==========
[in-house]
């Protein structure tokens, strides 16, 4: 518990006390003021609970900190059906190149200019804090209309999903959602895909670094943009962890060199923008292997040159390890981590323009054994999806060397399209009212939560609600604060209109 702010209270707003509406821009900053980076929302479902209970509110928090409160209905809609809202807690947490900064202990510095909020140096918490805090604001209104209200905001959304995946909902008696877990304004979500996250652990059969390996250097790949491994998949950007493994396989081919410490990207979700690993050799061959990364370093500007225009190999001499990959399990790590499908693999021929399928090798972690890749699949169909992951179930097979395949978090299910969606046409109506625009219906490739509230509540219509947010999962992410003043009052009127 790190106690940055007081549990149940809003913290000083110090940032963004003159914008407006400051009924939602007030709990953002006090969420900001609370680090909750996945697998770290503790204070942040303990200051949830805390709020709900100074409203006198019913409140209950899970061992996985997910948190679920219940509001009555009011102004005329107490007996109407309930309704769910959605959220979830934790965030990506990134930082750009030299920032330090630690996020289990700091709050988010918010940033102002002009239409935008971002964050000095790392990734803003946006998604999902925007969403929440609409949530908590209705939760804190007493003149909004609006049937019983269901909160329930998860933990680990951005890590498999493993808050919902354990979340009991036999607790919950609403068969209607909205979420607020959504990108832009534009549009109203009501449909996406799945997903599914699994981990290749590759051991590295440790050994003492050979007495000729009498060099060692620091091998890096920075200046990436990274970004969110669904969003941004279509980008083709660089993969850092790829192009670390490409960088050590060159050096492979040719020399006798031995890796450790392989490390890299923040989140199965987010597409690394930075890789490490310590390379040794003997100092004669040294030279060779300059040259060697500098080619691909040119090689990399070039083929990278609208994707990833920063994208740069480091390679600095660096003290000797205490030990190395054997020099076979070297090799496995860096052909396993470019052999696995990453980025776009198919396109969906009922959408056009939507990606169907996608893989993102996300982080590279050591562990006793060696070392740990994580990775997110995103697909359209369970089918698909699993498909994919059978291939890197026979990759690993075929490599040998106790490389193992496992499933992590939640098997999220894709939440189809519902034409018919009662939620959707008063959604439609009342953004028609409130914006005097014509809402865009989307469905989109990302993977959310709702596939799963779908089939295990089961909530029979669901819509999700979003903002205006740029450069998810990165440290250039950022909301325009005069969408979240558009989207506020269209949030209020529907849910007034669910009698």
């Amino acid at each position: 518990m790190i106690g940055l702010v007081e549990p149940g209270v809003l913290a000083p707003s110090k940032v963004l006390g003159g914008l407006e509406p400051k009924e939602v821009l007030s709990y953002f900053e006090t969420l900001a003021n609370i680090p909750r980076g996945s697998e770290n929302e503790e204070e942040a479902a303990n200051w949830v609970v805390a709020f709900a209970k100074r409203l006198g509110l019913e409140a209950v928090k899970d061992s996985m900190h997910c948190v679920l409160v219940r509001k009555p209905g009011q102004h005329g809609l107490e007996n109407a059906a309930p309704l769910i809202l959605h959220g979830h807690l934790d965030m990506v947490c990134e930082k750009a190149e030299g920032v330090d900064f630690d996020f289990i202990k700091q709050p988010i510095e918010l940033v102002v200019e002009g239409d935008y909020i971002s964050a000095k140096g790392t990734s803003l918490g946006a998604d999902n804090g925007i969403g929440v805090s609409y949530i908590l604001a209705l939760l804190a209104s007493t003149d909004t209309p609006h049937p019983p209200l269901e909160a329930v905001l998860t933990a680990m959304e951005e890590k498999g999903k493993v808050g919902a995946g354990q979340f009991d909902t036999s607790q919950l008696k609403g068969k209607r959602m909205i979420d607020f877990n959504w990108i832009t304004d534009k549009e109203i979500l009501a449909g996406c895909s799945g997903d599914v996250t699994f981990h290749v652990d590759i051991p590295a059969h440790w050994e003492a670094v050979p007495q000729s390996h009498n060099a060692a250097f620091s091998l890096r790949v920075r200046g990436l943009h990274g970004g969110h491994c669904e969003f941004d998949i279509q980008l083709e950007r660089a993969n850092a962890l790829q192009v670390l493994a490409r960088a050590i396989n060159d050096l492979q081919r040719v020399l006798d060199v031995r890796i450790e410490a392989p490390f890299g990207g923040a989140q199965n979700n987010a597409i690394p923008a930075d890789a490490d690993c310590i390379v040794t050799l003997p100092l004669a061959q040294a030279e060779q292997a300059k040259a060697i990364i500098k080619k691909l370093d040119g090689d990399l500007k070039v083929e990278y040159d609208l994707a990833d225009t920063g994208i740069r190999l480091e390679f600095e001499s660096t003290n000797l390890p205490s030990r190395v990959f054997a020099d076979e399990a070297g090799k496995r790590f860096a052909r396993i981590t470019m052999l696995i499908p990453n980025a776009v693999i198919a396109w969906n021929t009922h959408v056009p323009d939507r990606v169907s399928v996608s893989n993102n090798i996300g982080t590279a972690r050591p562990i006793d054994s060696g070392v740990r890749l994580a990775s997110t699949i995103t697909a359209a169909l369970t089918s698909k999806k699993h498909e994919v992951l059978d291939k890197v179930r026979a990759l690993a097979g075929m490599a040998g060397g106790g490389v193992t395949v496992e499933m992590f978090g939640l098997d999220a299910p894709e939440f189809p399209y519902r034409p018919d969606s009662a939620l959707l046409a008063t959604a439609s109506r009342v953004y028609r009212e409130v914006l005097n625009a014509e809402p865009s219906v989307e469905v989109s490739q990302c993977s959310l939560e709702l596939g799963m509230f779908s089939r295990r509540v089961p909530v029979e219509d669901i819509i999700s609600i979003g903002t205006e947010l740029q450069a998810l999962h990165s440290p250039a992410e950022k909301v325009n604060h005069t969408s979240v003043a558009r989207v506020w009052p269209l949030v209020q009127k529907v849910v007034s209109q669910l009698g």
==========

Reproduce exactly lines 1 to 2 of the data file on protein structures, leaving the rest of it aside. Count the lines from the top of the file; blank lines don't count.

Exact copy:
[in-house]
């Protein structure tokens, strides 16, 4: 518990006390003021609970900190059906190149200019804090209309999903959602895909670094943009962890060199923008292997040159390890981590323009054994999806060397399209009212939560609600604060209109 702010209270707003509406821009900053980076929302479902209970509110928090409160209905809609809202807690947490900064202990510095909020140096918490805090604001209104209200905001959304995946909902008696877990304004979500996250652990059969390996250097790949491994998949950007493994396989081919410490990207979700690993050799061959990364370093500007225009190999001499990959399990790590499908693999021929399928090798972690890749699949169909992951179930097979395949978090299910969606046409109506625009219906490739509230509540219509947010999962992410003043009052009127 790190106690940055007081549990149940809003913290000083110090940032963004003159914008407006400051009924939602007030709990953002006090969420900001609370680090909750996945697998770290503790204070942040303990200051949830805390709020709900100074409203006198019913409140209950899970061992996985997910948190679920219940509001009555009011102004005329107490007996109407309930309704769910959605959220979830934790965030990506990134930082750009030299920032330090630690996020289990700091709050988010918010940033102002002009239409935008971002964050000095790392990734803003946006998604999902925007969403929440609409949530908590209705939760804190007493003149909004609006049937019983269901909160329930998860933990680990951005890590498999493993808050919902354990979340009991036999607790919950609403068969209607909205979420607020959504990108832009534009549009109203009501449909996406799945997903599914699994981990290749590759051991590295440790050994003492050979007495000729009498060099060692620091091998890096920075200046990436990274970004969110669904969003941004279509980008083709660089993969850092790829192009670390490409960088050590060159050096492979040719020399006798031995890796450790392989490390890299923040989140199965987010597409690394930075890789490490310590390379040794003997100092004669040294030279060779300059040259060697500098080619691909040119090689990399070039083929990278609208994707990833920063994208740069480091390679600095660096003290000797205490030990190395054997020099076979070297090799496995860096052909396993470019052999696995990453980025776009198919396109969906009922959408056009939507990606169907996608893989993102996300982080590279050591562990006793060696070392740990994580990775997110995103697909359209369970089918698909699993498909994919059978291939890197026979990759690993075929490599040998106790490389193992496992499933992590939640098997999220894709939440189809519902034409018919009662939620959707008063959604439609009342953004028609409130914006005097014509809402865009989307469905989109990302993977959310709702596939799963779908089939295990089961909530029979669901819509999700979003903002205006740029450069998810990165440290250039950022909301325009005069969408979240558009989207506020269209949030209020529907849910007034669910009698």